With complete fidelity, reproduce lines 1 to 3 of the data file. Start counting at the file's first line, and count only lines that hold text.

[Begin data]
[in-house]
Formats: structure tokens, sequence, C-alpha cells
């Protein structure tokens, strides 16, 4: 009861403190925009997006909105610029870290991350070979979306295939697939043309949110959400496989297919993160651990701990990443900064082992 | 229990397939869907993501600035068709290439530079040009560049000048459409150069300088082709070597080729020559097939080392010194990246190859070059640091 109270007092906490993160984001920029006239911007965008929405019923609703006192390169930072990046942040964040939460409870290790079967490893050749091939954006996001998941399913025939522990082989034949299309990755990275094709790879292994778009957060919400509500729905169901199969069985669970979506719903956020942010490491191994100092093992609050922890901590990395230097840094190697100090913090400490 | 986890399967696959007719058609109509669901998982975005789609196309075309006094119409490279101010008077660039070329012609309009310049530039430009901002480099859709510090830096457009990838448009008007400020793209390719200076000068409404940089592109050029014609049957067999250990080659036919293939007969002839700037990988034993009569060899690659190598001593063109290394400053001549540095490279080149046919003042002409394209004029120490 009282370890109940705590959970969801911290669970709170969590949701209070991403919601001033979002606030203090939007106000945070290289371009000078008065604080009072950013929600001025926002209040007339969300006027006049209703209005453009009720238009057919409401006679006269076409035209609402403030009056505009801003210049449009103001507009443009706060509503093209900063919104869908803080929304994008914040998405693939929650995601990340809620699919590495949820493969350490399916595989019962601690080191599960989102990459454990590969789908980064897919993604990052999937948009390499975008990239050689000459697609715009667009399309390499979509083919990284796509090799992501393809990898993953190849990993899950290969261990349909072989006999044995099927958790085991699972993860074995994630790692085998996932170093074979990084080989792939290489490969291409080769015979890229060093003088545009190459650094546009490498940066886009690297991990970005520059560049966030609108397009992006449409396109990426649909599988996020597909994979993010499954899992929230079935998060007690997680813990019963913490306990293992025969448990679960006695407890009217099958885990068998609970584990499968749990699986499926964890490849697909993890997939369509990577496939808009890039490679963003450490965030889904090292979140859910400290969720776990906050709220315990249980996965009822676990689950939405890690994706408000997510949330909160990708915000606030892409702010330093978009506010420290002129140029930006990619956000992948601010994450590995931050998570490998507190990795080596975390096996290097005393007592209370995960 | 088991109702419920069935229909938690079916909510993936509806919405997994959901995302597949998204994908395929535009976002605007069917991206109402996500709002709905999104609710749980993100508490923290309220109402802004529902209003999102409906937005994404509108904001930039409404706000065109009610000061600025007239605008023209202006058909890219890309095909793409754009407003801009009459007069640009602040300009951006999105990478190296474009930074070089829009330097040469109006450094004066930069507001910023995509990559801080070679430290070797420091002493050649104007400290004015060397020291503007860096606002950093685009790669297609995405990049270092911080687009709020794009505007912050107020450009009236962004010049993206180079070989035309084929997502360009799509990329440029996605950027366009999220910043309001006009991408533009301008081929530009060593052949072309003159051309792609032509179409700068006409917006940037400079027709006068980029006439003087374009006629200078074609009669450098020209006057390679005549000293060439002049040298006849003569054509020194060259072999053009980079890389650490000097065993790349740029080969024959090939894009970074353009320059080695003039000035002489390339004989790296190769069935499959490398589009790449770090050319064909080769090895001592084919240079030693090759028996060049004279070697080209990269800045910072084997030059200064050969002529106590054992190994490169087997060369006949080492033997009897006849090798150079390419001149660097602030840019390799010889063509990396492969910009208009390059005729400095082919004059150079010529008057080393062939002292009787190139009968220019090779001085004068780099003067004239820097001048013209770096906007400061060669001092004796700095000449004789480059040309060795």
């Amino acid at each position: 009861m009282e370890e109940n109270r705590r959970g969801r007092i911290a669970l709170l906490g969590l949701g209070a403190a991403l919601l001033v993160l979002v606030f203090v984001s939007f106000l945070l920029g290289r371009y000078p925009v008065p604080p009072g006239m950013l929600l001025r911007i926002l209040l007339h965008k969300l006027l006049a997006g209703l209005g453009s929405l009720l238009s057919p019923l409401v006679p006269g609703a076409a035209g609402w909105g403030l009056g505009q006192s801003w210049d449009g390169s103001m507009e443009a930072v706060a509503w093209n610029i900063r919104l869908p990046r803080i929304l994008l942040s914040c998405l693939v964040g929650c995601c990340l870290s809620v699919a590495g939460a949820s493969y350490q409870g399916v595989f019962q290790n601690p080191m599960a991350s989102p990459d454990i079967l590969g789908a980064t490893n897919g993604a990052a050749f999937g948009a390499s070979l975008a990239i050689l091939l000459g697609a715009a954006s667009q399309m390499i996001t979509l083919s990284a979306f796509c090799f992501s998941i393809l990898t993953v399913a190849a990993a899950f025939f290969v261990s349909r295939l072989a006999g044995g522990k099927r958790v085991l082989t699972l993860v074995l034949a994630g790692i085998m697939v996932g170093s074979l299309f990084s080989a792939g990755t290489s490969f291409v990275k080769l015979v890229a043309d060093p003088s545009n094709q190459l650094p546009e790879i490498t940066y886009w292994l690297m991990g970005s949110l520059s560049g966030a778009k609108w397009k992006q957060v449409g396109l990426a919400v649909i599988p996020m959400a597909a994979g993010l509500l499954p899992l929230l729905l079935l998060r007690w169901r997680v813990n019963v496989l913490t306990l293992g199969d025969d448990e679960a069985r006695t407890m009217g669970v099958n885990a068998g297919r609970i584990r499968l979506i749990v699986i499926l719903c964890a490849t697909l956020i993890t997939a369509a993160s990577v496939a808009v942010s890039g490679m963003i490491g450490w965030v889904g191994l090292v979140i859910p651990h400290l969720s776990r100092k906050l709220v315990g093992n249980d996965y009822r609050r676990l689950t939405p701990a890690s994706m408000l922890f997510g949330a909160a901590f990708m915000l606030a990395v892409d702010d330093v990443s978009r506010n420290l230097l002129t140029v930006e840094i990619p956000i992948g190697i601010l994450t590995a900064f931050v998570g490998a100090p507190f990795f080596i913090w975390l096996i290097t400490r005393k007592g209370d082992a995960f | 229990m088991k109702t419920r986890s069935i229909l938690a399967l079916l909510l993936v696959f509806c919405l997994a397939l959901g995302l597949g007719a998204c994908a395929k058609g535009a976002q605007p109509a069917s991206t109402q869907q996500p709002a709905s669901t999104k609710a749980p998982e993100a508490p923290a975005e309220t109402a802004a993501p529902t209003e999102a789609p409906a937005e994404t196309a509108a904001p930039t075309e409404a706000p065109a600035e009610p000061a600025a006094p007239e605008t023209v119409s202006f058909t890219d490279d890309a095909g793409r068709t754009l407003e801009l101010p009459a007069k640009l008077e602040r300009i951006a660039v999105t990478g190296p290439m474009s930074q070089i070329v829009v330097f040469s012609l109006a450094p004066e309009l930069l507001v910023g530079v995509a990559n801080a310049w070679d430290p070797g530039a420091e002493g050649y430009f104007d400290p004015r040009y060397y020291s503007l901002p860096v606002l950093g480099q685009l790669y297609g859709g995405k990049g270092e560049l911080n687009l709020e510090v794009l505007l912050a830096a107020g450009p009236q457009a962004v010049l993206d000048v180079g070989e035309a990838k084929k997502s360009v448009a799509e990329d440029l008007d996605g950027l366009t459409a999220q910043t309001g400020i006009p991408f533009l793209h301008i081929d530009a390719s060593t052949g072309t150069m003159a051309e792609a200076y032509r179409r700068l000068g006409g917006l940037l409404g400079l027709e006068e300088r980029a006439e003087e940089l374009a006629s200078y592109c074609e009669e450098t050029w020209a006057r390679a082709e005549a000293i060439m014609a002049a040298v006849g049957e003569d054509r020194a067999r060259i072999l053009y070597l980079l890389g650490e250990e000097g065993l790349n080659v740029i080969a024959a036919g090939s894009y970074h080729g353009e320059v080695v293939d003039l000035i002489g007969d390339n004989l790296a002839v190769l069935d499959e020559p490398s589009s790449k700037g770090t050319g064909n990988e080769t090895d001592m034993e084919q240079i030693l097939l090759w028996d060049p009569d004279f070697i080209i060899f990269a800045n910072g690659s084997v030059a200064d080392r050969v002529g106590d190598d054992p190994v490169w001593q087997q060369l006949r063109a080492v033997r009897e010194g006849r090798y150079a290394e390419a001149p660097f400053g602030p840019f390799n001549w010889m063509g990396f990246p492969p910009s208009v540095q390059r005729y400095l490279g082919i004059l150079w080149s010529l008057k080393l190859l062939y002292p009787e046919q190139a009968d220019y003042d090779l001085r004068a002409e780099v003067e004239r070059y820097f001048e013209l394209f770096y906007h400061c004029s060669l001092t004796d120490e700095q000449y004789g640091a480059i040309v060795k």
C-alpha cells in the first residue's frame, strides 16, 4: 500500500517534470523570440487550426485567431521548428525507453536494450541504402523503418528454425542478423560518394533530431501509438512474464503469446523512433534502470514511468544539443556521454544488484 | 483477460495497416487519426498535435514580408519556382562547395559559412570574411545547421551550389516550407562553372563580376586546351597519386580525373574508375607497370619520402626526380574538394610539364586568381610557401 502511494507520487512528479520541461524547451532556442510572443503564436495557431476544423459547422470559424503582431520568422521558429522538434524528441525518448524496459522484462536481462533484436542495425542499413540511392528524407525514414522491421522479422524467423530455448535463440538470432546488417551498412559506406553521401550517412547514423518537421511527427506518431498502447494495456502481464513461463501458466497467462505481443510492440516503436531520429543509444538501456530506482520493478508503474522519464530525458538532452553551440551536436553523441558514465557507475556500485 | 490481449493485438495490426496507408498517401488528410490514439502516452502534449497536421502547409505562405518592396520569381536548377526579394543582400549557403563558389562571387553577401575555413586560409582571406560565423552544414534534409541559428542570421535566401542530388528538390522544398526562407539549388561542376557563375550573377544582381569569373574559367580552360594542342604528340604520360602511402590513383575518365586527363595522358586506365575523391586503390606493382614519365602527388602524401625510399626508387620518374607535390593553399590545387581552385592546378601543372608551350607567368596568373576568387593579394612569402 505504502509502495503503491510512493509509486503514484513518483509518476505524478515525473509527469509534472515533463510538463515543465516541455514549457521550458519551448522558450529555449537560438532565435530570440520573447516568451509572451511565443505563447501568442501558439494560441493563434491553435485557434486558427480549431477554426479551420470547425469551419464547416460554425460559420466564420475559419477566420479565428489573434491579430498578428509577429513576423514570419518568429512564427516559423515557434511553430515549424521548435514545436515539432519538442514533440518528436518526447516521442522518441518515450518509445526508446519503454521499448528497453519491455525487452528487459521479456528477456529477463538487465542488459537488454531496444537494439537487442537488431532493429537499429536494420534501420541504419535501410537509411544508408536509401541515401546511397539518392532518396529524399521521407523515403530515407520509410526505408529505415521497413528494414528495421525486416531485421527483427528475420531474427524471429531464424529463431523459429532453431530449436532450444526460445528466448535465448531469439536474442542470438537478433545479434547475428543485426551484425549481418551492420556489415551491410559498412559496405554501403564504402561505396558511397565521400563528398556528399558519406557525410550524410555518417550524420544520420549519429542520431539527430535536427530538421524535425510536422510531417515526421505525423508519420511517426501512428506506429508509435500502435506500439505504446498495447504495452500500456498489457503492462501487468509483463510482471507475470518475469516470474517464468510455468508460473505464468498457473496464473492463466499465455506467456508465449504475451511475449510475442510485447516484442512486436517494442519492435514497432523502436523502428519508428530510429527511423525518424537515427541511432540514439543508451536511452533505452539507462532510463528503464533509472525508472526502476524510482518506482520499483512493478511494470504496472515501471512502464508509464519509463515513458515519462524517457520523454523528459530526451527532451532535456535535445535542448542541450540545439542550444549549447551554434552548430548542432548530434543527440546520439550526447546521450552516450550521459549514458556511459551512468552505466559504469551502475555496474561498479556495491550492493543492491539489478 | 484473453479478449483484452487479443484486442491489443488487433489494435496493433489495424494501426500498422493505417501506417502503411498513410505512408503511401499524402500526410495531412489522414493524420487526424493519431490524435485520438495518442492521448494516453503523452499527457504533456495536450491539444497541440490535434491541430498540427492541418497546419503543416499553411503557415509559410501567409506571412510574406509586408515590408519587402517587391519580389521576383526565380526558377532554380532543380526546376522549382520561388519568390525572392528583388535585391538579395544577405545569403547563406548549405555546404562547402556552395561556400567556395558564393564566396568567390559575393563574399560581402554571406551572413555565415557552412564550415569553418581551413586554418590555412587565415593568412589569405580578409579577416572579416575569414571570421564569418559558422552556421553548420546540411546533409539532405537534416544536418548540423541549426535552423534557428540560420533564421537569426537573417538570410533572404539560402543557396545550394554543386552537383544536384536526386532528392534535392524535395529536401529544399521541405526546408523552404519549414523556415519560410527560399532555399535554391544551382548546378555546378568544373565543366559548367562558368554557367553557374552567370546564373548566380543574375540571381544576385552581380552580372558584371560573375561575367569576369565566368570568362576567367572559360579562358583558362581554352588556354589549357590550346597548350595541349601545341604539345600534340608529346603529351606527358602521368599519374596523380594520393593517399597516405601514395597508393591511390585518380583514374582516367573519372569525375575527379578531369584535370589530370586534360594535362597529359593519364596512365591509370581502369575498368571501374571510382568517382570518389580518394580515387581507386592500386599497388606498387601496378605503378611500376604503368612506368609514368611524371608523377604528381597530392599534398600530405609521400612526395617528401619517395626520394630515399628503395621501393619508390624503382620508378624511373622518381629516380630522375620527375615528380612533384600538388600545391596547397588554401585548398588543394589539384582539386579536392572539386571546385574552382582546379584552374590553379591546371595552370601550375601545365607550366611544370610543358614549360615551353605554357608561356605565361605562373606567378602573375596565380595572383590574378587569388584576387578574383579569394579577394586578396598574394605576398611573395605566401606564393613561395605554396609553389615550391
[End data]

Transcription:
[in-house]
Formats: structure tokens, sequence, C-alpha cells
């Protein structure tokens, strides 16, 4: 009861403190925009997006909105610029870290991350070979979306295939697939043309949110959400496989297919993160651990701990990443900064082992 | 229990397939869907993501600035068709290439530079040009560049000048459409150069300088082709070597080729020559097939080392010194990246190859070059640091 109270007092906490993160984001920029006239911007965008929405019923609703006192390169930072990046942040964040939460409870290790079967490893050749091939954006996001998941399913025939522990082989034949299309990755990275094709790879292994778009957060919400509500729905169901199969069985669970979506719903956020942010490491191994100092093992609050922890901590990395230097840094190697100090913090400490 | 986890399967696959007719058609109509669901998982975005789609196309075309006094119409490279101010008077660039070329012609309009310049530039430009901002480099859709510090830096457009990838448009008007400020793209390719200076000068409404940089592109050029014609049957067999250990080659036919293939007969002839700037990988034993009569060899690659190598001593063109290394400053001549540095490279080149046919003042002409394209004029120490 009282370890109940705590959970969801911290669970709170969590949701209070991403919601001033979002606030203090939007106000945070290289371009000078008065604080009072950013929600001025926002209040007339969300006027006049209703209005453009009720238009057919409401006679006269076409035209609402403030009056505009801003210049449009103001507009443009706060509503093209900063919104869908803080929304994008914040998405693939929650995601990340809620699919590495949820493969350490399916595989019962601690080191599960989102990459454990590969789908980064897919993604990052999937948009390499975008990239050689000459697609715009667009399309390499979509083919990284796509090799992501393809990898993953190849990993899950290969261990349909072989006999044995099927958790085991699972993860074995994630790692085998996932170093074979990084080989792939290489490969291409080769015979890229060093003088545009190459650094546009490498940066886009690297991990970005520059560049966030609108397009992006449409396109990426649909599988996020597909994979993010499954899992929230079935998060007690997680813990019963913490306990293992025969448990679960006695407890009217099958885990068998609970584990499968749990699986499926964890490849697909993890997939369509990577496939808009890039490679963003450490965030889904090292979140859910400290969720776990906050709220315990249980996965009822676990689950939405890690994706408000997510949330909160990708915000606030892409702010330093978009506010420290002129140029930006990619956000992948601010994450590995931050998570490998507190990795080596975390096996290097005393007592209370995960 | 088991109702419920069935229909938690079916909510993936509806919405997994959901995302597949998204994908395929535009976002605007069917991206109402996500709002709905999104609710749980993100508490923290309220109402802004529902209003999102409906937005994404509108904001930039409404706000065109009610000061600025007239605008023209202006058909890219890309095909793409754009407003801009009459007069640009602040300009951006999105990478190296474009930074070089829009330097040469109006450094004066930069507001910023995509990559801080070679430290070797420091002493050649104007400290004015060397020291503007860096606002950093685009790669297609995405990049270092911080687009709020794009505007912050107020450009009236962004010049993206180079070989035309084929997502360009799509990329440029996605950027366009999220910043309001006009991408533009301008081929530009060593052949072309003159051309792609032509179409700068006409917006940037400079027709006068980029006439003087374009006629200078074609009669450098020209006057390679005549000293060439002049040298006849003569054509020194060259072999053009980079890389650490000097065993790349740029080969024959090939894009970074353009320059080695003039000035002489390339004989790296190769069935499959490398589009790449770090050319064909080769090895001592084919240079030693090759028996060049004279070697080209990269800045910072084997030059200064050969002529106590054992190994490169087997060369006949080492033997009897006849090798150079390419001149660097602030840019390799010889063509990396492969910009208009390059005729400095082919004059150079010529008057080393062939002292009787190139009968220019090779001085004068780099003067004239820097001048013209770096906007400061060669001092004796700095000449004789480059040309060795």